Do You Know About McLean, TX And Its German Prisoners Of War?
McLean, Texas; a place you would be forgiven for passing by on I-40. There isn't much of a siren call to get you to stop. Unless you're in desperate need of gasoline, you just pass it by.
But, do you know about McLean's history regarding the German prisoners held there?
McLean, Texas; The Tiny Texas Town With A Lot Of History
McLean has a few claims to fame under its belt. There's the Devil's Rope Museum. It's also a big part of Route 66's history in the Texas Panhandle. But there's more to the unassuming town than the Mother Road and a museum.
During WWII, the Texas panhandle actually played host to its fair share of POW camps. That's right; the panhandle of Texas housed prisoners of war during WWII.
I don't remember studying the vast number of POW camps in the US during WWII in school, which is probably why I was so surprised when I found out about those in the Texas panhandle.
McLean was the site of one such POW camp, where the US housed German prisoners from both the North African campaign, and Normandy Invasion. It was in operation from 1943 to 1945.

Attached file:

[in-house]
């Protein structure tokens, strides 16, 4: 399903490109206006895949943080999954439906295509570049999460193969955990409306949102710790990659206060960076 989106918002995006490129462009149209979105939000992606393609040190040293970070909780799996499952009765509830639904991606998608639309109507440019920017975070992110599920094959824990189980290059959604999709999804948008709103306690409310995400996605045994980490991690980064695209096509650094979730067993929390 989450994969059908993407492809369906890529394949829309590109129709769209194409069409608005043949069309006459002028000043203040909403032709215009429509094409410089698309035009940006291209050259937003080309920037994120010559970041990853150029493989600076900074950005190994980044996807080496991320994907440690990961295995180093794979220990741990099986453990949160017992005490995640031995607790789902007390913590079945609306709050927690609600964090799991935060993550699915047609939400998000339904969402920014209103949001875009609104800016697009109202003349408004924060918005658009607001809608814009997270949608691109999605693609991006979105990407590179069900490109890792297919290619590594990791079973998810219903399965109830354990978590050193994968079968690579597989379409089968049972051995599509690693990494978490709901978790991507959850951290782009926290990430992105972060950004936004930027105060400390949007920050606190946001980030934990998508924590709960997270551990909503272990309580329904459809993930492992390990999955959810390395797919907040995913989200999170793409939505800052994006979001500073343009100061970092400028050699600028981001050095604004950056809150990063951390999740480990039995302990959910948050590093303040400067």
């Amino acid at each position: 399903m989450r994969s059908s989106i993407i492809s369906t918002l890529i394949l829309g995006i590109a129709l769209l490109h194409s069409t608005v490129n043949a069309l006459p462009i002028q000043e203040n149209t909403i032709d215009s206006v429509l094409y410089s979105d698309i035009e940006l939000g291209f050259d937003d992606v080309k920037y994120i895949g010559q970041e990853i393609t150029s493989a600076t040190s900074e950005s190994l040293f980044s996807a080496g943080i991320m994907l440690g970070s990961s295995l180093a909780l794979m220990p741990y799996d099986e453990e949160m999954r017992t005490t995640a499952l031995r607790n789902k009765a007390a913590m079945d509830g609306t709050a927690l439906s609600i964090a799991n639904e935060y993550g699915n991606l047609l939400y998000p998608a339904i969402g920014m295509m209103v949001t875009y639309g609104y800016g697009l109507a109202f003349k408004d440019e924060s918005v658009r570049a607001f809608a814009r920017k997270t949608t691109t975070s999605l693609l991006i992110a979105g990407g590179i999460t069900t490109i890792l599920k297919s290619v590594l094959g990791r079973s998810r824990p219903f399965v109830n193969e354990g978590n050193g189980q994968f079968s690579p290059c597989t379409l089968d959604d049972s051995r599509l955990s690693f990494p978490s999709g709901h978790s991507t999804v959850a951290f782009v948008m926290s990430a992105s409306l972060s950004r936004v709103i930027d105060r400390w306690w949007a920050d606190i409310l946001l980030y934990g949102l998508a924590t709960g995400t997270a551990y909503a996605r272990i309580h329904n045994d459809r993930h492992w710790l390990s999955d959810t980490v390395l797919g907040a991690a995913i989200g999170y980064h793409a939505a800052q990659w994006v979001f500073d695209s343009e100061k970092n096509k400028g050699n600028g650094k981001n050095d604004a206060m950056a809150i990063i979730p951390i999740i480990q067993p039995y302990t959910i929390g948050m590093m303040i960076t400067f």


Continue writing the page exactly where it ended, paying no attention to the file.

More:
Probably Not The Stories You Would Expect From A German POW Camp In Texas...
Stories I could find from that time paint an interesting picture of the German POWs living near McLean. It wasn't like the POWs were hidden from the folks in town.
Supposedly, the prisoners would arrive by train. Once off the train, they would be lined up in the middle of town and then have to march the more than two miles to the camps. There are stories of the German POWs being allowed to work in nearby cotton fields.
Supposedly, several people from the town actually held down jobs at the camps. Hell, the historical marker at the site actually states that many lasting friendships were formed with some of the German prisoners.
How's that for Texas hospitality? I tell you what.
Not Much Remains Of The Once Populated McLean POW Camps
Some foundations were left behind. There's a historical marker. But that's pretty much it.
After the war was over and the prisoners were sent back, the camp was declared surplus and its contents auctioned off.
Supposedly, the airstrip of the small airport in McLean runs through the heart of what used to be a German POW camp.